If there's background music, I didn't notice it, but there is the requisite vacuous, cheerful end theme performed by some of the cast. Speaking of whom, the Japanese cast is mostly composed of talented veterans who do as good a job as is possible given the tripe they're working with here. I hope they got paid well.
Summing up, don't even think about watching Rescue Me Mave-Chan. Read the plot summary, look at the box art, and you've gotten everything there is to get out of it other than twenty minutes of pain. It holds zero surprises and all the desperate fanservice, cringeworthy drama, and unadulterated stupidity you'd expect, and not even in the right proportions. Seriously, do something useful with that half hour of life. Really, do anything but watch this.
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I'm having difficulty thinking of anything dumb enough to parallel this; it would be like a dumber version of any relatively serious harem show, except that's sort of an oxymoron. Dual, being sort of a parody of Evangelion done as a harem show, is about the closest thing that comes to mind. Yukikaze, in case that wasn't obvious, has nothing at all to do with this, and fans of one should go nowhere near the other. (Also, if there are fans of Rescue Me! Mave-chan, I'd rather not know about it.) For an even crazier anthropomorphic object-girl concept with even higher production values and way more fanservice, try the gun-girl show Upotte.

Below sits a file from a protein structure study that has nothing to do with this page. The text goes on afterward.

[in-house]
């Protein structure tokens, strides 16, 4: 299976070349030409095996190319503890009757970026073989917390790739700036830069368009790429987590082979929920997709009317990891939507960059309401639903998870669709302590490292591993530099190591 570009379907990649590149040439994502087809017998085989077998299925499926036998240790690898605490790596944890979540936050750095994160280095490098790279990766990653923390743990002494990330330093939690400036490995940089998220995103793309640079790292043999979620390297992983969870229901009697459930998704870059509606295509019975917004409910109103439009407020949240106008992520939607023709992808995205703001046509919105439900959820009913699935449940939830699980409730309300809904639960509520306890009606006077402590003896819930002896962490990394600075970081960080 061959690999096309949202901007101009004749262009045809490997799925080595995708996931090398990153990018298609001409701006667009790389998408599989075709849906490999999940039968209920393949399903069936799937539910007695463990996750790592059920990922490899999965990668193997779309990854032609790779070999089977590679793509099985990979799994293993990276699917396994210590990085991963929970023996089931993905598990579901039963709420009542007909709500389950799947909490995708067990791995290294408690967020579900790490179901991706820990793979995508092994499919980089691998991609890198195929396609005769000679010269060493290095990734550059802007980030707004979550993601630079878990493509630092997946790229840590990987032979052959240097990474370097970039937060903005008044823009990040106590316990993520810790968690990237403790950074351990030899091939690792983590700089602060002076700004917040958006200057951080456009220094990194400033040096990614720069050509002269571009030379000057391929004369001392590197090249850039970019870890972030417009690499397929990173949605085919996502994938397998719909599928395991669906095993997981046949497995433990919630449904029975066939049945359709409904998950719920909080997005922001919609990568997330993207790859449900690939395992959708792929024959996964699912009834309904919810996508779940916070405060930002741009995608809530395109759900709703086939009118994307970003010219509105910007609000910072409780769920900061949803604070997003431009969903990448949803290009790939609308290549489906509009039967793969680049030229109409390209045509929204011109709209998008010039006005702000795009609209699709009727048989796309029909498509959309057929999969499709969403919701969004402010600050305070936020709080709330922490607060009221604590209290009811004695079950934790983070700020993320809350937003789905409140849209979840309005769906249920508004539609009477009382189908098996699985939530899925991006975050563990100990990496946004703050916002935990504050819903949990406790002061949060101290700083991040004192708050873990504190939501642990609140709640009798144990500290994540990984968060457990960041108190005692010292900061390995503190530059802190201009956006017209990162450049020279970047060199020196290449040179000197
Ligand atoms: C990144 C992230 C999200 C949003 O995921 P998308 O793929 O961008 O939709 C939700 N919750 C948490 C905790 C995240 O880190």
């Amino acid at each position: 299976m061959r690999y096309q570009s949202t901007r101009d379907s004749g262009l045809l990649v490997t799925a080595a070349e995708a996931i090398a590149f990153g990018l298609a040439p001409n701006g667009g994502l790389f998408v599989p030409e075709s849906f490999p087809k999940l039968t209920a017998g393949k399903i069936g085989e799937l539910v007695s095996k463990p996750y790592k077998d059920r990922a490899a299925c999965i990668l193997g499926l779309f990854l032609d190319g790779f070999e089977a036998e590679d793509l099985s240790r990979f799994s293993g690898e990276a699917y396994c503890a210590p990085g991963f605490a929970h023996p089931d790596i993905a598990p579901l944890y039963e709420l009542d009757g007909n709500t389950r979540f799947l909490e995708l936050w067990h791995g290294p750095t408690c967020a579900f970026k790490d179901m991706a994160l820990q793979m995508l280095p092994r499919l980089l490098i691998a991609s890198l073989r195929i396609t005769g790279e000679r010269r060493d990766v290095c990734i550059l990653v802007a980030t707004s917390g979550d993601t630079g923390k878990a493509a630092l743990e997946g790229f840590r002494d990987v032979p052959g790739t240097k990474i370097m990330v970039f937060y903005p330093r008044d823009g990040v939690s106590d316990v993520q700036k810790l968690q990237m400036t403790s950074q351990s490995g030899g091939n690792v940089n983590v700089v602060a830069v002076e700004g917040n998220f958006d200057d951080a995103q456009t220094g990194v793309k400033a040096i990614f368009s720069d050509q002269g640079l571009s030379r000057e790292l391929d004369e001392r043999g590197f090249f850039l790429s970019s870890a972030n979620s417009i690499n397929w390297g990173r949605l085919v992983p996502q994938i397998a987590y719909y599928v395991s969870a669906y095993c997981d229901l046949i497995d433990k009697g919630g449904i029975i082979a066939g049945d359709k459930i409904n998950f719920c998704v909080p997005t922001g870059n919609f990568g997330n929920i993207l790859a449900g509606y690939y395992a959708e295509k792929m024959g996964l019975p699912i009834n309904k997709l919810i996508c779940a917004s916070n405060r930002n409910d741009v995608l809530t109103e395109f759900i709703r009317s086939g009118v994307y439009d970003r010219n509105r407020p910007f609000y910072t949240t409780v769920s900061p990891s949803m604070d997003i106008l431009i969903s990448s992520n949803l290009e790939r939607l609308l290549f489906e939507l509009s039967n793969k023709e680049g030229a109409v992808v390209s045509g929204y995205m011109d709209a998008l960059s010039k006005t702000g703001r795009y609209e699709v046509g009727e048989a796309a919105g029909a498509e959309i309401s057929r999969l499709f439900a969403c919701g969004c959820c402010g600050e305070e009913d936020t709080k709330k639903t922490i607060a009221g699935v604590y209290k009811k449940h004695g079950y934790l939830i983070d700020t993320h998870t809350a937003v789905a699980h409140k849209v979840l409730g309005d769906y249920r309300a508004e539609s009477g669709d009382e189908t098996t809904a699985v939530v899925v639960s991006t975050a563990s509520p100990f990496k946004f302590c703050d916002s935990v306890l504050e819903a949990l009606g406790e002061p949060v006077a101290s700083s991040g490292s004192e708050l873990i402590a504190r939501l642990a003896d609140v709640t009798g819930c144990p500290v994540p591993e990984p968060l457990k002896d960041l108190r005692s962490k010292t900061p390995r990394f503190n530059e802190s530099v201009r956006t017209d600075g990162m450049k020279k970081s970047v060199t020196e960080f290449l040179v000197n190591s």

Notes and Trivia
In case you weren't picking up on who was what, Super Sylph-chan (the green-haired, busty, pleasant one with "Yukikaze" written on her butt) is the plane-girl version of the original reconnaissance incarnation of Yukikaze, while Mave-chan (the ornery little black-haired one with the knives) is the plane-girl version of the "reborn" Yukikaze from the latter part of the series of the same name. The rest of the girls are based on various other FAF aircraft that got a lot less screen time.
When this was released on DVD in Japan, it came in both a "standard" ¥6000 (~US$60) version and a ¥7300 (~US$70) limited edition that included a 12cm plastic figure of Mave-chan. Unsurprisingly, the "limited" edition is still quite easy to find. And yes, apparently someone was wiling to pay ¥6000 for under a half hour of awful OAV.